Hiding your valuables


lettuce-safe

The average home burglary is a hit and run affair – burglars generally spend 8 to 12 minutes ransacking a home to find cash and valuables. Experts say that bedrooms are one of the first places checked – in bedside tables, in bureaus, and under the mattress. Bathrooms and kitchens are a high search target – often burglars are looking for drugs or money hidden in the “sugar bowl.” Also, home offices and desks are often the place where safes or valuable documents are kept.

Deadbolt locks, lights and alarms are all good deterrents. You should also take precautions before going on a trip. Plus, if you have any prized or valuable collections, make sure you tell your agent and talk over a rider to your homeowners policy to ensure they are covered should your security measures fail.

All that being said, we enjoyed some of the ideas presented in 8 Secret Spots to Hide Valuables at Home. We particularly liked the “Head of Iceberg Lettuce Safe” pictured above which is linked in the article. This is an unusual version of what are often called diversion safes – common household objects either hollowed out or with hidden compartments.

This article reminded us of some creative ways to camouflage your laptop if you worry about theft at the airport or the coffee shop.

Laptop Pizza Box disguise

How to make a laptop sleeve from a FedEx envelope

Make your Macbook a classic

Happy Thanksgiving! Have some turkeys…


Here’s wishing all our readers a happy and safe Thanksgiving. In honor of the holiday, we have a few fun turkey-related clips to share – and one inspirational one. We’ll start off with one  from “the secret lives of turkeys” file – it’s called Turkey Dubstep.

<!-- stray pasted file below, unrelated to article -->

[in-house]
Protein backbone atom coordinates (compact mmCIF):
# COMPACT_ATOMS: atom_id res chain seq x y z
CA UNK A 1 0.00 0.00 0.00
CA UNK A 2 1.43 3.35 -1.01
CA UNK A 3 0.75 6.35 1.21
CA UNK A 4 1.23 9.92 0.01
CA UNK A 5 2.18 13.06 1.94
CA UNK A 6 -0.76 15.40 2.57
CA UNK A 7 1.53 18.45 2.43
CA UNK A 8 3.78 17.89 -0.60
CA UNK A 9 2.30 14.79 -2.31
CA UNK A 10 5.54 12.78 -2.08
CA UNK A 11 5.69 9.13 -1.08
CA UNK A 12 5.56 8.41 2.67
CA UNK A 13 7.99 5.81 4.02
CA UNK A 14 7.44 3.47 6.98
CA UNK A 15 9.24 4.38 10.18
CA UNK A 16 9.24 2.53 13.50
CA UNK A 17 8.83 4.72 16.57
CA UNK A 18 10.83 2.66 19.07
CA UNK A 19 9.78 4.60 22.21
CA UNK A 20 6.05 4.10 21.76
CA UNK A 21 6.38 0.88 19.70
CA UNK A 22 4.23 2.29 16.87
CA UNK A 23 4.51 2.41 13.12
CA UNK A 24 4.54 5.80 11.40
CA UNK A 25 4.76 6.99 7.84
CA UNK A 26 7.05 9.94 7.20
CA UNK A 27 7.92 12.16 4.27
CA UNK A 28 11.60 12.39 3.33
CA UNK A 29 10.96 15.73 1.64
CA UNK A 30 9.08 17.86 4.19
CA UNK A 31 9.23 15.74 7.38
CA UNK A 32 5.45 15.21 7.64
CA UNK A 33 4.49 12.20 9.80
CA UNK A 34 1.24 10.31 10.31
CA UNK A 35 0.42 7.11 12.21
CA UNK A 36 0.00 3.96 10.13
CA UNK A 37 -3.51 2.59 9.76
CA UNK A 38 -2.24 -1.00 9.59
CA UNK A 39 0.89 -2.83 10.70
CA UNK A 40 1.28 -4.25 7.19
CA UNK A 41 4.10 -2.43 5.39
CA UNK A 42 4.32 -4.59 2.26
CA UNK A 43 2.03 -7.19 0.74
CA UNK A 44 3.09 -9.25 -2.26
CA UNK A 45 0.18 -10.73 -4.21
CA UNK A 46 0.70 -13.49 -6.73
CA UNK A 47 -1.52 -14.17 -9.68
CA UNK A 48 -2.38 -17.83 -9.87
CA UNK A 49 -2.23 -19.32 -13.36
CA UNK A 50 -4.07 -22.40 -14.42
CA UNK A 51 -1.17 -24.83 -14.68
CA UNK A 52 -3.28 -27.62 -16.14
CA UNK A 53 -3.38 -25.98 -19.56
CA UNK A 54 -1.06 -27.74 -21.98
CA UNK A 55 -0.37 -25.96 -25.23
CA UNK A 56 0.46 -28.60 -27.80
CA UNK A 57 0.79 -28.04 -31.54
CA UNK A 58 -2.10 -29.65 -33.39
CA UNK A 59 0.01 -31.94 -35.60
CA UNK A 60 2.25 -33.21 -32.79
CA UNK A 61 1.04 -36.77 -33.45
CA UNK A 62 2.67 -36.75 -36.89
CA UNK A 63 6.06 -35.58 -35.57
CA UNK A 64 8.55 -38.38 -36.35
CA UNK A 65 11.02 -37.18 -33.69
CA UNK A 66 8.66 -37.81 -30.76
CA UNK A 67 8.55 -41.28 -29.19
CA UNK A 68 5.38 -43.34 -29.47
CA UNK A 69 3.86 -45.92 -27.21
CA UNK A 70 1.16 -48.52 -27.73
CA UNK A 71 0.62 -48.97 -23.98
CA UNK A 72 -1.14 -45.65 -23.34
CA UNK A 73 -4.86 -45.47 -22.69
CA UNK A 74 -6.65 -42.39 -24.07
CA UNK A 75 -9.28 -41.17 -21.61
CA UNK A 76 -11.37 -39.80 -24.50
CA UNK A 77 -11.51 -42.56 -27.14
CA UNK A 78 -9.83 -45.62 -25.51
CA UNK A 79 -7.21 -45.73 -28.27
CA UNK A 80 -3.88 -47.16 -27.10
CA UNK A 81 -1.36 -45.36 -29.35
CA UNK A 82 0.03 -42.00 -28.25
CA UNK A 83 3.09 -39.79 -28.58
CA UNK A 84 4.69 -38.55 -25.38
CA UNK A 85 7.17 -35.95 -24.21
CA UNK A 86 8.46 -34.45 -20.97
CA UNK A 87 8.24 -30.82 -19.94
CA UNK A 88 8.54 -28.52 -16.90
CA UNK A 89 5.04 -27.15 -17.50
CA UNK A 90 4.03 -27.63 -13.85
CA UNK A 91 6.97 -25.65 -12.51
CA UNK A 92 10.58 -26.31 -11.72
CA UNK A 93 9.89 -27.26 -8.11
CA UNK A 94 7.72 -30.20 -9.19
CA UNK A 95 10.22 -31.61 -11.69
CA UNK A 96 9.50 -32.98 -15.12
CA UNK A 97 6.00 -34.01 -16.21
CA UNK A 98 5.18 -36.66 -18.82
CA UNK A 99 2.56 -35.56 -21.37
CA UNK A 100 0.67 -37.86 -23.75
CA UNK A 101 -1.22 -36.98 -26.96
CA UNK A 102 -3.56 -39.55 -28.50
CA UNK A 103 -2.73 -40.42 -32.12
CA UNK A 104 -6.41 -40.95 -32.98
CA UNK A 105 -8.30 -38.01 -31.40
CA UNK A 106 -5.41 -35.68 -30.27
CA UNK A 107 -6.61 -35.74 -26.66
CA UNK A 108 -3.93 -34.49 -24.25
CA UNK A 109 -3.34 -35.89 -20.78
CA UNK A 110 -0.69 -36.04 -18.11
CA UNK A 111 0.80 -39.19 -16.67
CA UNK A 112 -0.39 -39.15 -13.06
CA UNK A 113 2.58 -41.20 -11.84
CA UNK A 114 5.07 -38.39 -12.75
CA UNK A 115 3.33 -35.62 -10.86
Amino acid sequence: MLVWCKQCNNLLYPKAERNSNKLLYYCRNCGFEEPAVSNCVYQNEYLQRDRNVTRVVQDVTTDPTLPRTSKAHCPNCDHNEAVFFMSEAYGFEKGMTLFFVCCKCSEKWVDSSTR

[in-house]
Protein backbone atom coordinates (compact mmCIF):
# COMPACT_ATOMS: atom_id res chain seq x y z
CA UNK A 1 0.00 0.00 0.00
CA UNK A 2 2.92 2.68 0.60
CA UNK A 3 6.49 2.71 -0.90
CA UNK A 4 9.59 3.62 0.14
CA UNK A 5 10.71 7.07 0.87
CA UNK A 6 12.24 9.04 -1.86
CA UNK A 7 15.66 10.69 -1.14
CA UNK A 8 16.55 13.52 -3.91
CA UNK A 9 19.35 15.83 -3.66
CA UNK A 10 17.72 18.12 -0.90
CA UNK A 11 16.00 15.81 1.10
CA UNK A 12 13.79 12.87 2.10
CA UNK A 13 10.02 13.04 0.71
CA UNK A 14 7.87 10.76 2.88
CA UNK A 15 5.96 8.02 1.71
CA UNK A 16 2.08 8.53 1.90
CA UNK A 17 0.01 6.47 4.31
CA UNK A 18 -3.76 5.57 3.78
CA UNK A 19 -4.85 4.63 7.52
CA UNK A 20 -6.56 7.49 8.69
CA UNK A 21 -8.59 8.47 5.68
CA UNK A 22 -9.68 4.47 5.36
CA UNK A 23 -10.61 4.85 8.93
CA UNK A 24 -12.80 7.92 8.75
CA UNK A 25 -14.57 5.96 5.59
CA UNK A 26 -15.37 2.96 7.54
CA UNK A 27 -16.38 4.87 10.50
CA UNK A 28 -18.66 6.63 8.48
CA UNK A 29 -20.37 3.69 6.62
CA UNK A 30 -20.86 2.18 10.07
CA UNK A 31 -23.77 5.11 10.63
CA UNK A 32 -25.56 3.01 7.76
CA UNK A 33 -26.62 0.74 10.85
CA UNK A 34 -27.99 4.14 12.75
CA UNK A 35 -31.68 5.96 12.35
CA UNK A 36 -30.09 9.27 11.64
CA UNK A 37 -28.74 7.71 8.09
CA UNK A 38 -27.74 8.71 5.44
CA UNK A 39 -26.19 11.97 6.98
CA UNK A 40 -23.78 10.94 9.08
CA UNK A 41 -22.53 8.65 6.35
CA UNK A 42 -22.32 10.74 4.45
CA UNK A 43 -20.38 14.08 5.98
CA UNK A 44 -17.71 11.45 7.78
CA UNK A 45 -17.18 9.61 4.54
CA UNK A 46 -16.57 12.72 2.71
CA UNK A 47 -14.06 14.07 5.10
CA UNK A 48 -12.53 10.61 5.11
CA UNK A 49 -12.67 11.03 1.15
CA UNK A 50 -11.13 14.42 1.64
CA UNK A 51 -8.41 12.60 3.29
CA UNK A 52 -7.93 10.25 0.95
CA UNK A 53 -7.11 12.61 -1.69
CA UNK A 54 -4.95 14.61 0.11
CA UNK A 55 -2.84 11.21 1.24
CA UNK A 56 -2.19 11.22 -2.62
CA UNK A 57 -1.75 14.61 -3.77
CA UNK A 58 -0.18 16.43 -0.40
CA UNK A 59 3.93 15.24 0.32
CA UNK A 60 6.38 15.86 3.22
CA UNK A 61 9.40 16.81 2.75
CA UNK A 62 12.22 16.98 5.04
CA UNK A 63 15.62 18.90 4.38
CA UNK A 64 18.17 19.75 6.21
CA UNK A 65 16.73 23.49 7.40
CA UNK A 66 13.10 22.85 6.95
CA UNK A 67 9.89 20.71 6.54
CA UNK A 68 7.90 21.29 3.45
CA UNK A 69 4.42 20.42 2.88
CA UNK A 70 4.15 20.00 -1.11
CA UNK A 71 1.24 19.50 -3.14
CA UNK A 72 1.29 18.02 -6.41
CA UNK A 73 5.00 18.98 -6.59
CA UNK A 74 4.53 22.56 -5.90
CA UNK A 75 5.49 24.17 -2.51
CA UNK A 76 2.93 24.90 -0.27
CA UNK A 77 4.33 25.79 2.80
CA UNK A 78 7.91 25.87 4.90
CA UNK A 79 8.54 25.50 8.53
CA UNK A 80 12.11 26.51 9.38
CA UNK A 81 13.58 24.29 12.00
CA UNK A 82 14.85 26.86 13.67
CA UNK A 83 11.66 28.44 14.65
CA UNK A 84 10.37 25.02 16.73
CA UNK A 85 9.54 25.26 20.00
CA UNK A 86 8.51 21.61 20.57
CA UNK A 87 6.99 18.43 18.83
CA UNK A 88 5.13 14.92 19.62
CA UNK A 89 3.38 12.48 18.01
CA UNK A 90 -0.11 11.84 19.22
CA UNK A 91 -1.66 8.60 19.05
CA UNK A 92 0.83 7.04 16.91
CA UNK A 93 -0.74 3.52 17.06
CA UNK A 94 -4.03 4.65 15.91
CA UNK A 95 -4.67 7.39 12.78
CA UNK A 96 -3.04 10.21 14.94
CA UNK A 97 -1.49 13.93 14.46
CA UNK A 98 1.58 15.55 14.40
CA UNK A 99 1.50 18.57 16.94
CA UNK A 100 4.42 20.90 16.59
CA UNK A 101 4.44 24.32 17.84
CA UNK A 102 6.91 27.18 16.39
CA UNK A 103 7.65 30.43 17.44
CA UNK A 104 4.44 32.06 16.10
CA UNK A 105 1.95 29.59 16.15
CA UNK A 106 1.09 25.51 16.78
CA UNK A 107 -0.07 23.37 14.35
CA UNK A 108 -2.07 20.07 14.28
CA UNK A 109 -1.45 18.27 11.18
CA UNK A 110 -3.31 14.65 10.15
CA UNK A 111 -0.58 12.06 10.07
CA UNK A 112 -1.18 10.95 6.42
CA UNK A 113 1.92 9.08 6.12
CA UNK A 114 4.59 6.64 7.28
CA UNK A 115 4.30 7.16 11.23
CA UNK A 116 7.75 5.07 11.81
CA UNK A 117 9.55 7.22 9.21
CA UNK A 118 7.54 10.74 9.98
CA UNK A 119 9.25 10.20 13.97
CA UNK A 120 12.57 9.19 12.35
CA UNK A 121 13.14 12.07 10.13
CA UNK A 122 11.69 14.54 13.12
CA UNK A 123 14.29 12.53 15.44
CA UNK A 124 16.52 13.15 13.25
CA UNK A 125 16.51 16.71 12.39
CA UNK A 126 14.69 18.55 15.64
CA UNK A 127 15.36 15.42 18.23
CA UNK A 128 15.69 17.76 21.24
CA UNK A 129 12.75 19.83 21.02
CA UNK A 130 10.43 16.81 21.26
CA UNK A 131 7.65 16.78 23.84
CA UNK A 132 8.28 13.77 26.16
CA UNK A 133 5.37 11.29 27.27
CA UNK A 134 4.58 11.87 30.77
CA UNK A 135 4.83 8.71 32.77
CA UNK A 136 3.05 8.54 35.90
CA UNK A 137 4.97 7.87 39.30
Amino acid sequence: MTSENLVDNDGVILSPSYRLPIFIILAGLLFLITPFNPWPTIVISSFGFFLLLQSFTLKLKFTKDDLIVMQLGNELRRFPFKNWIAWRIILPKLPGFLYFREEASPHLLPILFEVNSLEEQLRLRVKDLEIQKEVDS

Of course, when they aren’t dubstepping, they can be pretty peckish – maybe in revenge for Thanksgiving! Last year, we ran a few clips of temperamental turkeys in our post Real Life Angry Birds. Here are a few more clips of random turkey attacks to add to the mix:

Finally, moving away from turkey mayhem, we close on a more serious note with a touching clip that gets to the true heart of the holiday: giving thanks. While the holidays are a fun time for many, for some families, it’s a struggle to make ends meet. To bring some surprise holiday cheer, a group of “reverse “pranksters” surprise shoppers by picking up their Thanksgiving grocery bill at the cash register. It’s touching!

A Thanksgiving Cautionary Remix from William Shatner


Planning on frying your turkey this year? We have some tips from the Captain. William Shatner offers some autotuned safety advice about deep frying turkeys – a fun video with a serious message.

Think he is exaggerating the dangers? Check out these Eight Explosive Deep-Fried Turkey Disaster Videos – pretty scary!

Even if you don’t plan to deep fry your dinner, be cautious in the kitchen –  Red Cross says that cooking fires nearly double on Thanksgiving Day, occurring more than twice as often than on another day. They offer some Thanksgiving kitchen safety tips. (PDF)

November is peak deer-auto collision month